The text of the FCC’s “Restore Internet Freedom proposal has been published in PDF format and can be found here. I’m firmly against the proposal and find the name to be extremely misleading.
The FCC have also linked to a “Myths and Facts” PDF document, which is actually very light on facts and engages in a lot of speculation, that can be found here.
MYTH: Broadband providers will charge you a premium if you want to reach certain online content.
FACT: This didn’t happen before the Obama Administration’s 2015 heavy-handed Internet regulations, and it won’t happen after they are repealed.
That’s not a fact, it’s a hope. There is support for FCC Chairman, Ajit Pai’s proposals. A decent article has been published by Ben Thompson at Stratechery – Pro-Neutrality, Anti-Title II :
Regulation incurs significants costs, both in terms of foregone opportunities and regulatory capture.
There is no evidence of systemic abuse by ISPs governed under Title I, which means there are no immediate benefits to regulation, only theoretical ones.
There is evidence that pre-existing regulation and antitrust law, along with media pressure, are effective at policing bad behavior.
The problem for Ajit Pai and the FCC is that even that article points out flaws with Ajit Pai’s proposal :
I believe that Ajit Pai is right to return regulation to the same light touch under which the Internet developed and broadband grew for two decades. I am amenable to Congress passing a law specifically banning ISPs from blocking content, but believe that for everything else, including paid prioritization, we are better off taking a “wait-and-see” approach; after all, we are just as likely to “see” new products and services as we are to see startup foreclosure. And, to be sure, this is an issue than can — and should, if the evidence changes — be visited again.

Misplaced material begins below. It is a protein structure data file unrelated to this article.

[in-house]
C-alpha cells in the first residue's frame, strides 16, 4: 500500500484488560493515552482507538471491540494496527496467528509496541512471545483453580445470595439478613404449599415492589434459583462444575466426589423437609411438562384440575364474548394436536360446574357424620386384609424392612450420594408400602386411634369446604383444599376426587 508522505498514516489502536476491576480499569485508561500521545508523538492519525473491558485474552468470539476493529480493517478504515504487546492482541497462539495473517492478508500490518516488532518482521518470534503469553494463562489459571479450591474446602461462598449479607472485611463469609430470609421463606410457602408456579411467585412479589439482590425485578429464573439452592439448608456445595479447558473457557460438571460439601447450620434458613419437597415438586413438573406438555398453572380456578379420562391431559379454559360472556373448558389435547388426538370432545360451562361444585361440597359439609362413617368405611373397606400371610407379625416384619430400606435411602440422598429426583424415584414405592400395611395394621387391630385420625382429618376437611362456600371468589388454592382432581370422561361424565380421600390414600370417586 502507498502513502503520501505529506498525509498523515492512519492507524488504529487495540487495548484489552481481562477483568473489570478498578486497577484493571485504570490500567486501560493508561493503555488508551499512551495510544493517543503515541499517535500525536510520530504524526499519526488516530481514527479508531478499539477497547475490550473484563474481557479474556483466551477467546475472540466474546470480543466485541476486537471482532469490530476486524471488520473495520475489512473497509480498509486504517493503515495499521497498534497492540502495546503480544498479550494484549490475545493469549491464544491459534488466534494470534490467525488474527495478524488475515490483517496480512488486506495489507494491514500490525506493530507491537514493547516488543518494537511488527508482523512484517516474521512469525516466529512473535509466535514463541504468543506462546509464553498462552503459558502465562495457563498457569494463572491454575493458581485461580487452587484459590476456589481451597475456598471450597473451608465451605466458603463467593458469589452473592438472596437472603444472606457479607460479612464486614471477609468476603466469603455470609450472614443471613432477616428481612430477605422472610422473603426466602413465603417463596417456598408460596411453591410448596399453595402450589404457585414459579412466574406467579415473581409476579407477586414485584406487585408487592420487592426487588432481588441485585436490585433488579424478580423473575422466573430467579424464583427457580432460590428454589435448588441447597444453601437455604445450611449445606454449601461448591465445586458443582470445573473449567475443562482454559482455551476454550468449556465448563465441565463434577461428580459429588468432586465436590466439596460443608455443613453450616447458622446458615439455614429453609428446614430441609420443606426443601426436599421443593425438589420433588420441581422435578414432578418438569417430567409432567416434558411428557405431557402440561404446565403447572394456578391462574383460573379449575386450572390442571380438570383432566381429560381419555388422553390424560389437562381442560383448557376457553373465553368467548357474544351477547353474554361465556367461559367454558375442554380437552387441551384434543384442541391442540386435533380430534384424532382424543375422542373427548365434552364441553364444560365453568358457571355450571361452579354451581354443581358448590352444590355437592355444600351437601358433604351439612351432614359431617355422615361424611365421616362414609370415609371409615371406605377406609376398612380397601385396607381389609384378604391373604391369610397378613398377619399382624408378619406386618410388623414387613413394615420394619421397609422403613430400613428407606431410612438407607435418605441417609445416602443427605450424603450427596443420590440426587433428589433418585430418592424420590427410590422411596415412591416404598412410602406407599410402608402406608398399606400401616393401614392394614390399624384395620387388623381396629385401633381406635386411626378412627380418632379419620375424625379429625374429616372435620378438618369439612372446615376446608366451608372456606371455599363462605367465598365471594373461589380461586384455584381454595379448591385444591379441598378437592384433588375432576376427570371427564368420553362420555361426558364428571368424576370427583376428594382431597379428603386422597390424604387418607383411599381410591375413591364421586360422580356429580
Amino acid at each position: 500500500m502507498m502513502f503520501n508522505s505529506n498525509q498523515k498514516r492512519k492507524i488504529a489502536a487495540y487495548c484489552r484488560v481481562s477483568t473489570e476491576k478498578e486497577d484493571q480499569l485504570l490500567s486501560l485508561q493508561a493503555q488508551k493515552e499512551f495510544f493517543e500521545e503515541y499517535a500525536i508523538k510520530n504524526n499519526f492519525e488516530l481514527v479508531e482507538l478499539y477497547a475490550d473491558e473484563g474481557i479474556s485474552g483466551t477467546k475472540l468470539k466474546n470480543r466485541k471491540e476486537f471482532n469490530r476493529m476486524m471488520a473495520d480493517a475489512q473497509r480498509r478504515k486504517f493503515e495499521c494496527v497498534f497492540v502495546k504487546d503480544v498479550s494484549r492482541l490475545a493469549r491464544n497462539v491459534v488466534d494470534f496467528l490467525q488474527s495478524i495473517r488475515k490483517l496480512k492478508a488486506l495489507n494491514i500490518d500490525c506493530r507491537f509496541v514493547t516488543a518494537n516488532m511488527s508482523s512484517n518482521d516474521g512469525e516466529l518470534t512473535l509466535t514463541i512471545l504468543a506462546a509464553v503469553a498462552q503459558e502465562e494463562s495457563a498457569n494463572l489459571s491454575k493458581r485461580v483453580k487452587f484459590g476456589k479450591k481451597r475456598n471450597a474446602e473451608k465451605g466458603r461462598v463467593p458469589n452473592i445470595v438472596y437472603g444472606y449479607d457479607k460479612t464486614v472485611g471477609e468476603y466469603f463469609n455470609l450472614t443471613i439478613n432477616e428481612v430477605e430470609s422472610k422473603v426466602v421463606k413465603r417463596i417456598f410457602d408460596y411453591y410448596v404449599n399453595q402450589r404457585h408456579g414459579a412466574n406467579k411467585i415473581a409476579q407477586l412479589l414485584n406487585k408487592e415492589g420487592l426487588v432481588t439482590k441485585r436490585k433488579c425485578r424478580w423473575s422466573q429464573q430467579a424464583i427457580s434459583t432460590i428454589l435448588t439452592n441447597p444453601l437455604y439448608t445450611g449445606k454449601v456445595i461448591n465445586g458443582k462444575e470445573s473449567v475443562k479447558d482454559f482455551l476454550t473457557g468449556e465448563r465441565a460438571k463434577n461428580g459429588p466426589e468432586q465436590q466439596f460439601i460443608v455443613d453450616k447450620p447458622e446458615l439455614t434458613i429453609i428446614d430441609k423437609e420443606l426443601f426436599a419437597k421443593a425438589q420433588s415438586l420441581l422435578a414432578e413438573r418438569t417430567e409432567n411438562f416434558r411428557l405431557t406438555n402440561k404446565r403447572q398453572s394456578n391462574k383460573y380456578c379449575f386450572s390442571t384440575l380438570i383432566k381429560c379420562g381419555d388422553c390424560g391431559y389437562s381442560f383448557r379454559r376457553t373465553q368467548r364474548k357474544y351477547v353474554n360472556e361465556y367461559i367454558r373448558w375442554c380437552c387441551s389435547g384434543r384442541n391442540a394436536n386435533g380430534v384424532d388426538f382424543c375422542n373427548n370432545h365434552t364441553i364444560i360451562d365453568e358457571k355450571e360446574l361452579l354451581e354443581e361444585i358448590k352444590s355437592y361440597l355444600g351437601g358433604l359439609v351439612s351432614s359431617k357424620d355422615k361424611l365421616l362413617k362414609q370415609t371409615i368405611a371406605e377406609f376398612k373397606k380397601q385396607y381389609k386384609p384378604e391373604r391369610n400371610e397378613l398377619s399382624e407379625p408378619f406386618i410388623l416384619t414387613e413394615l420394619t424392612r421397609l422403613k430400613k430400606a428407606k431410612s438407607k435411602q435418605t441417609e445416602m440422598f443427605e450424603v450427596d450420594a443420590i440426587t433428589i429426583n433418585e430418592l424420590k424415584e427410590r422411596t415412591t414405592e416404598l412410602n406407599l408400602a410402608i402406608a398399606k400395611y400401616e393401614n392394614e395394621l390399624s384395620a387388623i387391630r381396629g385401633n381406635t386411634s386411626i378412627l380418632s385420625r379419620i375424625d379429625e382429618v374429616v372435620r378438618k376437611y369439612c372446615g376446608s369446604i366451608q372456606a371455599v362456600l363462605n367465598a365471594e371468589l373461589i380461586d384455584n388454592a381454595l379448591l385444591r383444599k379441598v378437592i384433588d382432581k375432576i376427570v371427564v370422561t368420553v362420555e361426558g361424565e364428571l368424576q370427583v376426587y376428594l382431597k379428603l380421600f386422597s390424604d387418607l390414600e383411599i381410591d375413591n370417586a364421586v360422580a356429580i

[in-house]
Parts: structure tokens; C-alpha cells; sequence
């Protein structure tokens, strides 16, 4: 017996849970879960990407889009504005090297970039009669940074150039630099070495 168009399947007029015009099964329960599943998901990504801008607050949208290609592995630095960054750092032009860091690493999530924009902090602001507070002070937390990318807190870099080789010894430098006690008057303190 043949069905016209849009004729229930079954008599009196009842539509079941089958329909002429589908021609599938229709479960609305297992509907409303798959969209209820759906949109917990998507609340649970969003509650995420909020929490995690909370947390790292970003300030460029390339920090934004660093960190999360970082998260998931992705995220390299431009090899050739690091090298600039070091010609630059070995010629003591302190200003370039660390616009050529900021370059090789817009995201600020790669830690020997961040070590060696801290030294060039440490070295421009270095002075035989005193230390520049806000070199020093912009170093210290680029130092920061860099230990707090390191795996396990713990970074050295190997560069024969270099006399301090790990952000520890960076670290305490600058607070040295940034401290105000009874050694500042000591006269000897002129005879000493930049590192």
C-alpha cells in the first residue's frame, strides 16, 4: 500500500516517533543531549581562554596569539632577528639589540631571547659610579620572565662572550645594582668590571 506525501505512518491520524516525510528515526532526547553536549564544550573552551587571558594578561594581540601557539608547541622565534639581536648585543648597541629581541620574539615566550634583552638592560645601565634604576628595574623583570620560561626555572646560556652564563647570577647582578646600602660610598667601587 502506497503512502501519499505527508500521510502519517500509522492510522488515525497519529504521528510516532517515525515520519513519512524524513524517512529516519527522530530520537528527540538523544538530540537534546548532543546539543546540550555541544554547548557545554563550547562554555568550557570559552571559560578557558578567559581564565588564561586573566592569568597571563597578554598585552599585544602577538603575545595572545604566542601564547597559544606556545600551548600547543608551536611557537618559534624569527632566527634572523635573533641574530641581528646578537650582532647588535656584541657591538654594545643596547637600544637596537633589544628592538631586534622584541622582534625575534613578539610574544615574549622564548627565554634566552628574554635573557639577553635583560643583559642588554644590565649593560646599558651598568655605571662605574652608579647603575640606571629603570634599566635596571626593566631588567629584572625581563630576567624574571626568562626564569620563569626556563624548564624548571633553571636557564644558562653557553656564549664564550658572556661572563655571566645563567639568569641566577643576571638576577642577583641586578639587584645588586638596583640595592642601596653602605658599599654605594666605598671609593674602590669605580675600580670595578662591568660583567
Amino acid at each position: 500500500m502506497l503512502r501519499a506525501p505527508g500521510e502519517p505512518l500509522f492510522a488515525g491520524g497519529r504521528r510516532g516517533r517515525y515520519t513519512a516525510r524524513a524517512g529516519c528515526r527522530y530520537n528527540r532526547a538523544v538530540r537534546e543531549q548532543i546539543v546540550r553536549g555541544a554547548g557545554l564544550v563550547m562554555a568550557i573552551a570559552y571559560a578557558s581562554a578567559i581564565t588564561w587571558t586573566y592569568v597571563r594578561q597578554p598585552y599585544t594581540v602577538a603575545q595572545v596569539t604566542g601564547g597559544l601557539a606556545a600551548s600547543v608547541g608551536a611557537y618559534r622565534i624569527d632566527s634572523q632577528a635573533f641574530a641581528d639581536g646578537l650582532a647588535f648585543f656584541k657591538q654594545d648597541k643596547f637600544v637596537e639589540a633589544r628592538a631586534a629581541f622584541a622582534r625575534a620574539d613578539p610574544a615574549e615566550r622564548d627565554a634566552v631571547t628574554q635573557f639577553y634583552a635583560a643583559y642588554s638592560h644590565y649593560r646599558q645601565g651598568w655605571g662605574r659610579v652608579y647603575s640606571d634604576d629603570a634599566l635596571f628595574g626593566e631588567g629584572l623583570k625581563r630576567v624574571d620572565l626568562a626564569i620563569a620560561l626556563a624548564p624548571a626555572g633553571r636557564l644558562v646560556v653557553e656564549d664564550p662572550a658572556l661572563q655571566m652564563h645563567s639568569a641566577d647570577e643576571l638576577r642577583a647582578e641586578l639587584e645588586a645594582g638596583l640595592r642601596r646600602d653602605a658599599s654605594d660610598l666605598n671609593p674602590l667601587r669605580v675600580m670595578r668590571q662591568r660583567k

Ajit Pai and the FCC are not looking to address the issue of blocking with new laws and furthermore the article points out that the cornerstone of Ajit Pai’s proposals, the markets, aren’t competitive enough.
Now if you’re not familiar with how High Fidelity works then the concept at play here will sound a tad confusing. In High Fidelity you don’t upload content in the way that you do with Second Life or OpenSim, your content is hosted on a server and this is where a solution such as DigitalOcean Spaces fits in.
High Fidelity’s Philip Rosedale has published a couple of blog posts regarding High Fidelity’s roadmap for currency and content protection. The posts really need to be read in full to be fully appreciated and they are rather lengthy and technical, but I would certainly urge content creators to read them, there are some very interesting ideas and proposals at play here.
We are getting ready to deploy blockchain software to create a new currency for virtual worlds, called HFC. This currency will be a public blockchain with a consensus group made up of multiple parties, and ultimately independent of High Fidelity’s control.
That line about being independent of High Fidelity’s control is important for a few reasons, the glaring one being what would happen if High Fidelity went away, which is answered in the post :
Q: Will my money and digital assets survive if High Fidelity goes away?
A: Yes. Because the HFC blockchain is a public ledger, anyone can (and many will) make a backup of the data. If High Fidelity were to disappear, someone else will startup a new blockchain from that backup and provide the same service of accepting new blocks to write to the ledger. Also, both High Fidelity and the blockchain software we are using are open source.
There’s a lot more in the post, it covers security, privacy, wallets and stable exchange rates. The last point is relevant because it explains why High Fidelity want to create their own currency rather than using existing options. This is definitely worth reading.
SAN FRANCISCO, Aug. 3, 2017 /PRNewswire/ — Today, High Fidelity unveils a new integration between HTC’s Vive Tracker and High Fidelity’s virtual reality platform, enabling full-body motion capture for real-time, social VR experiences.
The accompanying video (which I will embed at the end of this post) shows High Fidelity users enjoying dancing, yoga, basketball, table tennis and more.
The video also features a very enthusiastic looking Robert Scoble enjoying himself, which is good to see.
Now to embrace motion capture the video suggests that people need a headset, two hand controllers and four HTC Vive Trackers which are positioned on the feet, hips and chest. The video demonstrates this well.
Doob 3D is a full service 3D tech company founded in Dusseldorf, Germany, with regional HQs in NYC and Tokyo, as well as stores in San Francisco, Los Angeles, and New York. The company defines a “ doob™” as “a photo-realistic 3D printed replica of you.”
The blog post also delves into the steps required to get that avatar into High Fidelity, there are quite a few steps but the results are impressive.